In a statement released on March 6, 2012 he was highly critical of the Federal Government’s lack of budget transparency and “…saw dodgy refurbishments done under the government’s program.” More recently he claimed the program “remains a shambles” and says conditions of overcrowding and homelessness for the NT’s indigenous people hasn’t improved since the rollout began.
A 2009 government ordered review of SIHIP found that “in the development of the initial package of works an imbalance emerged between program objectives” and there was “a lack of effective oversight at the delivery level and a need to restructure the program governance and management arrangements.”
Amongst other issues of “unresolved leadership” and concerns that the program would not meet budgets and deadlines if the rollout of work was to continue without change, the review also advised a reduced management structure and “greater control by both the Australian and Northern Territory Governments over the day to day operations and management of the program.”
The review set an average cost of $450,000 per new house, an average cost of $200,000 for rebuilds and refurbishment costs ranging from $20,000 to $100,000 with an average cost of $75,000. It also advised that program administration costs should be reduced from 11.4 per cent to 8 per cent.
On March 17, 2010 a joint announcement of the Post Review Assessment of SIHIP by Minister Macklin and former NT Ministers Chris Burns and Warren Snowden said “a new independent, expert quality assurance team will be established to inspect and assess new houses and refurbishments delivered under the Strategic Indigenous Housing and Infrastructure Program (SIHIP) in the Northern Territory (NT).” It also stated that there had been improvements in the delivery and implementation of SIHIP after the 2009 review.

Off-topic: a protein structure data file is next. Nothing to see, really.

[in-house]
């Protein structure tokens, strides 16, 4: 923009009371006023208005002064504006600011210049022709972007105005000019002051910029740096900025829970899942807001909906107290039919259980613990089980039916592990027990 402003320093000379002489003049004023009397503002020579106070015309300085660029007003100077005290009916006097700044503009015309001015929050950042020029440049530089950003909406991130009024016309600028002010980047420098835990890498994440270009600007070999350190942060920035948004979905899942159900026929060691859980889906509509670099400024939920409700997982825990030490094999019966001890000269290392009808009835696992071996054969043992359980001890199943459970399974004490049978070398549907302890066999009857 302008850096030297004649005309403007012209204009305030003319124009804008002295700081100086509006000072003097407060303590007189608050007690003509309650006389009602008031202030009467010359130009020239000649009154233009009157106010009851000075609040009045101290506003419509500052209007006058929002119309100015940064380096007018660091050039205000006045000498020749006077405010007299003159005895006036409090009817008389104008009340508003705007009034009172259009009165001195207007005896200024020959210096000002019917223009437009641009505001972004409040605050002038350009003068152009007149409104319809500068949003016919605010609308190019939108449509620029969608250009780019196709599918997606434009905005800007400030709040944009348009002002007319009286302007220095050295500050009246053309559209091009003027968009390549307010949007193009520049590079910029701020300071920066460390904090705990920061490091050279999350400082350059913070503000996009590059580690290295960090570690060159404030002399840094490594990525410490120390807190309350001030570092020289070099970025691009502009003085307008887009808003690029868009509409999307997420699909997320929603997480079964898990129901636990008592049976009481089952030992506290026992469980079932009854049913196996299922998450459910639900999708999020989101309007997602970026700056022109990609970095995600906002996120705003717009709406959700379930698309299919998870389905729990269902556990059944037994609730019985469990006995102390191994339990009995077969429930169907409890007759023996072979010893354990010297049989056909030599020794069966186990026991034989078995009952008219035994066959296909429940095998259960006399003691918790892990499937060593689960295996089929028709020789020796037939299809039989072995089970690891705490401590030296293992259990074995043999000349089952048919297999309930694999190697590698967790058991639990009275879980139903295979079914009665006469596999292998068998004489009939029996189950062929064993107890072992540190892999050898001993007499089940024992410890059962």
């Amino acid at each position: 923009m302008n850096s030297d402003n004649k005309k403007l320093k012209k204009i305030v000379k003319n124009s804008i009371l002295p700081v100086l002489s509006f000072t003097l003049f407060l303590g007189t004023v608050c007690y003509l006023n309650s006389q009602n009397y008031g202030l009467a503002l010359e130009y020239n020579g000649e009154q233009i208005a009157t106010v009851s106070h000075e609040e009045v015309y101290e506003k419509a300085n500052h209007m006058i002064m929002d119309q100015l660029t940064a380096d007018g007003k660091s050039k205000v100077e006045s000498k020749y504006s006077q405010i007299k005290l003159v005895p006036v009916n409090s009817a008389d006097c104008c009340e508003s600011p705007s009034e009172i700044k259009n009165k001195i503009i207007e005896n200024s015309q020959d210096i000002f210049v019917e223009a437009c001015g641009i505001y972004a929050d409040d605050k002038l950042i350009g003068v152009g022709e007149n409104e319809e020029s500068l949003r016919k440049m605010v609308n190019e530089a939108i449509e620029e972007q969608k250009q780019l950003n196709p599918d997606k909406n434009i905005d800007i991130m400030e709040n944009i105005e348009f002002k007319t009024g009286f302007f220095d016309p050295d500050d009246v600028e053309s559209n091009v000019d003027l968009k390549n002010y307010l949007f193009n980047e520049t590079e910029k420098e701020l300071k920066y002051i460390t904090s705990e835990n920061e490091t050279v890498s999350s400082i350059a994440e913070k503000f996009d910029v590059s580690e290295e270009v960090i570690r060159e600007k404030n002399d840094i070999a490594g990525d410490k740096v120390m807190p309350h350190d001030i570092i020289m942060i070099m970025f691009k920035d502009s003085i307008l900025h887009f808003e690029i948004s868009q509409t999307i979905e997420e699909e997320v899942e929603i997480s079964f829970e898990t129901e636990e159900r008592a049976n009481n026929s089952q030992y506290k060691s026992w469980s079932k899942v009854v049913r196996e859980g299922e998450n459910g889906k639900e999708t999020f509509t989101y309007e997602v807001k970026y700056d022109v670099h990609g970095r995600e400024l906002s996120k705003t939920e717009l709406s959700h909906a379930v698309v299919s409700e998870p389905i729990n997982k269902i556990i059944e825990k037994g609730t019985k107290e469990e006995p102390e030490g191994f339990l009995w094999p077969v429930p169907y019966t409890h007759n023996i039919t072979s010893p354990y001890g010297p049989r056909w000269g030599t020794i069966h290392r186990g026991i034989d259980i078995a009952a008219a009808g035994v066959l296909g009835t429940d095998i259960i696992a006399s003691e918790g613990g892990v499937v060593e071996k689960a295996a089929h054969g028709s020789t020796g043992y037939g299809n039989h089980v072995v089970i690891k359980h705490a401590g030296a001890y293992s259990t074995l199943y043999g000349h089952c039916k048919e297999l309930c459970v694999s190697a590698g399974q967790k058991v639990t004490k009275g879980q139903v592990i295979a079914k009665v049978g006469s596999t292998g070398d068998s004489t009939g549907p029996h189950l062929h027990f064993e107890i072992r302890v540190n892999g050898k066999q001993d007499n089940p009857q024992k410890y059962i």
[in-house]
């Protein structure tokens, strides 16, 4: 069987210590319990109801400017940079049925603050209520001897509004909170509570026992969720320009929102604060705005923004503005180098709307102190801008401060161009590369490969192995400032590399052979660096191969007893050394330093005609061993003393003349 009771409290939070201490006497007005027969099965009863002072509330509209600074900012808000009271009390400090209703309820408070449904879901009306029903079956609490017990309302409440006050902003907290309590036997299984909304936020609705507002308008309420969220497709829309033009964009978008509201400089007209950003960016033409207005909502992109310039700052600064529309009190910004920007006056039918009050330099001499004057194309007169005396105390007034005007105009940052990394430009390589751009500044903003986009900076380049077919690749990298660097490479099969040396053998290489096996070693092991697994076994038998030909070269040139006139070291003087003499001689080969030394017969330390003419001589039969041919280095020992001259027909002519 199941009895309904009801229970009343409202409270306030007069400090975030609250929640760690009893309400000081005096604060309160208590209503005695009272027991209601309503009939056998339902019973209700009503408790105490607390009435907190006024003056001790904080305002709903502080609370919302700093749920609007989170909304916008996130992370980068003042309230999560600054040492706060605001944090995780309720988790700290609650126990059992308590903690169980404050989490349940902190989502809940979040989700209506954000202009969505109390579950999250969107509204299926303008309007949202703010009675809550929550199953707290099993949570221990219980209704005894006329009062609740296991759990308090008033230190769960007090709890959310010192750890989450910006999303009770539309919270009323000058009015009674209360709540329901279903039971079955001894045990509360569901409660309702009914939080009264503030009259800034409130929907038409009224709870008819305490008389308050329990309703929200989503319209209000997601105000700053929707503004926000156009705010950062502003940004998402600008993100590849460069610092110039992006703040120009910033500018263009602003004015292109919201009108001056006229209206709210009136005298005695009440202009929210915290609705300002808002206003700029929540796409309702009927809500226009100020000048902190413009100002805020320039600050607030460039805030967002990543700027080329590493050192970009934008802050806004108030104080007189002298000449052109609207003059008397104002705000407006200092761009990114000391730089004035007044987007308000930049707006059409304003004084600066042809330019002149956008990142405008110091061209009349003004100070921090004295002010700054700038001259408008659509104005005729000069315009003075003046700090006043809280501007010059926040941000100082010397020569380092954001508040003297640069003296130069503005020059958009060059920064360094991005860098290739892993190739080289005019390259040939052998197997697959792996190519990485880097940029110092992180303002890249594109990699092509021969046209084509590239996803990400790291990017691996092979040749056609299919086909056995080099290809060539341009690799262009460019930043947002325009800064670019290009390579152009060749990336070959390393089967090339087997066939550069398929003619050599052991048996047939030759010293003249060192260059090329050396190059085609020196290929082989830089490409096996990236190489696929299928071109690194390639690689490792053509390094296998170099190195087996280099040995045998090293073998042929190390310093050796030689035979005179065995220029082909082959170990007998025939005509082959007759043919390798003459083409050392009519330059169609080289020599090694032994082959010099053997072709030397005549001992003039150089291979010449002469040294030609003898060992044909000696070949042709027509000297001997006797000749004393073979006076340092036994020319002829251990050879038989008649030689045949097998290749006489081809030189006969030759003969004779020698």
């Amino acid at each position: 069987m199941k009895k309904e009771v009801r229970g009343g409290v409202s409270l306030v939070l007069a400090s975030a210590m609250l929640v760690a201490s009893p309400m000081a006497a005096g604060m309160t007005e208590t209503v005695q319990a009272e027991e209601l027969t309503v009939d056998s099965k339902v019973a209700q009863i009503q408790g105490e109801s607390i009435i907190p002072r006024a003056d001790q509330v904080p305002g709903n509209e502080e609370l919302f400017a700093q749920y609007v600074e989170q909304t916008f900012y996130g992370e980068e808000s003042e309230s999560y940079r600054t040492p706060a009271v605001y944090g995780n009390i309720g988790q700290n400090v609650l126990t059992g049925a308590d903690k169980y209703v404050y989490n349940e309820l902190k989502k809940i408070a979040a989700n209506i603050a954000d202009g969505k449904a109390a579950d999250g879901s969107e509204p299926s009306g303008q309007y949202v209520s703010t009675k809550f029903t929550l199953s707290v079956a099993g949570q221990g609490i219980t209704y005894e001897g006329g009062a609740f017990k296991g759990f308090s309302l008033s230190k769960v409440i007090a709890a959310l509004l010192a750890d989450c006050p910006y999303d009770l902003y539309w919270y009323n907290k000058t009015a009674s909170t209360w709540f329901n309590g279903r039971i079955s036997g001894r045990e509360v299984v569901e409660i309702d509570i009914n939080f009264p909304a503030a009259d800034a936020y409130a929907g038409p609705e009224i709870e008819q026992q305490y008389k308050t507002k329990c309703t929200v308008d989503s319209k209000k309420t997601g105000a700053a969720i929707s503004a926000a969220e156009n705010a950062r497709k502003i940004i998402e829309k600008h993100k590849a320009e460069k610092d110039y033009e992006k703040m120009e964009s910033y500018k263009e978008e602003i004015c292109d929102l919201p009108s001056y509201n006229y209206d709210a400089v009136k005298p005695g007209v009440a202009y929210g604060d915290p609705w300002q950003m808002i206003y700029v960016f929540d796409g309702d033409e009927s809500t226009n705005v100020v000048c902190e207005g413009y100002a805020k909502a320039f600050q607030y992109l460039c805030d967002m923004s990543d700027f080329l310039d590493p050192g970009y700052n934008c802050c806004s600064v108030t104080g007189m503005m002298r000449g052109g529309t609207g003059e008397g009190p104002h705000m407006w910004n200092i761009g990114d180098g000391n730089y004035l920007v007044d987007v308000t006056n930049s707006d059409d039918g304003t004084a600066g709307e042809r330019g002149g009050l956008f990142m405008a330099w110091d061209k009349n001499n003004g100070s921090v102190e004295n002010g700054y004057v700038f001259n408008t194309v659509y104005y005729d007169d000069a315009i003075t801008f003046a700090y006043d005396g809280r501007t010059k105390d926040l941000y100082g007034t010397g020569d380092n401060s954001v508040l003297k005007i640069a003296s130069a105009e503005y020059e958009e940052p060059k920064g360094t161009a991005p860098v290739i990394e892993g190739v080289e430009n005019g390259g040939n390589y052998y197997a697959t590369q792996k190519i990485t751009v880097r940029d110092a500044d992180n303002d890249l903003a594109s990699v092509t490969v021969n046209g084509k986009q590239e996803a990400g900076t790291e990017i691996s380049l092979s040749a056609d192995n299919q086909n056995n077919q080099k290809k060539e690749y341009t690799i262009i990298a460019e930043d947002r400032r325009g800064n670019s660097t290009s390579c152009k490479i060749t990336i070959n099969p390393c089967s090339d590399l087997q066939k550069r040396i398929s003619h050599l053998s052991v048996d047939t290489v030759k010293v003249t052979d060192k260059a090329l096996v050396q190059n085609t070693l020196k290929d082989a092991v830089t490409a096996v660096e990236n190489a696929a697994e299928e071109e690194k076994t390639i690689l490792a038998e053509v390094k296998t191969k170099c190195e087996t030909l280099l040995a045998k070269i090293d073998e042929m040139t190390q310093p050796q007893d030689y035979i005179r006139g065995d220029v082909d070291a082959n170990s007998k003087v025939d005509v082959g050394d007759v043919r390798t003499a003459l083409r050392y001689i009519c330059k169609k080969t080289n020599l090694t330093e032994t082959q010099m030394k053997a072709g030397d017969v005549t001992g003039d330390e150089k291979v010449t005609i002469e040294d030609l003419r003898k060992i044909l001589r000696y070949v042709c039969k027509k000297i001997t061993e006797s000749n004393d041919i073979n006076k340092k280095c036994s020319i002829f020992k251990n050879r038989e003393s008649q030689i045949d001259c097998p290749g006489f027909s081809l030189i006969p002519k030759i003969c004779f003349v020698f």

Wood says that the current NT Government, elected to power in August of last year, plans to look at how the SIHIP money was spent after their constant complaints about wastage when in opposition.
The construction rollout is part of the Federal Government’s broader aims to improve the health and living standards of indigenous Australians. As part of the Closing the Gap reforms, the NPARIH intends to reduce the incidence of homelessness in remote communities by 50 percent in one generation and create healthy and safe living environments for children in particular by reducing the occupancy rate per home.
Less overcrowding means less wear and tear and an increased life cycle for the home. Functional plumbing and electrical safety are basic components for improved living standards in remote communities.Detailed site inspections of new and refurbished homes. Pictures: Paul Pholeros
Towards a Design Framework for Remote Indigenous Housing is a highly detailed 2008 report by the Australian Housing and Research Institute (AHURI) which preceded NPARIH. Written by a panel of experts in architecture and design, sustainability, planning and indigenous affairs, it addresses social and practical issues in the design and delivery of indigenous housing – some of which were re-stated in a review of failings of the Northern Territory’s housing construction program almost 18 months later.
Pholeros explains that house designs are meant to comply with the National Indigenous Housing Guide (NIHG). “But they are clearly not.”
Houses should be appropriate for climatic conditions in different locations as well as indigenous culture and family requirements. Some communities have reported dissatisfaction with the level of consultation between them and the alliance builders. Each alliance builder is responsible for the design and construction of housing works packages.
Wood says “house design was always a concern from the beginning.” He explains that houses built 20 years ago had four rooms and a breezeway and most people lived in the breezeway.
“There was an argument that perhaps we could have built new houses in the same simple design as these” he says.
With all the preparation, planning and sheer cost of funding NPARIH, it is clear that the Government has genuine intentions to greatly improve the health, education, employment and safety of remote indigenous communities. But it is a vast and unwieldy undertaking which continues to draw criticism despite the Government’s assurances that it is on track to meet and exceed targets.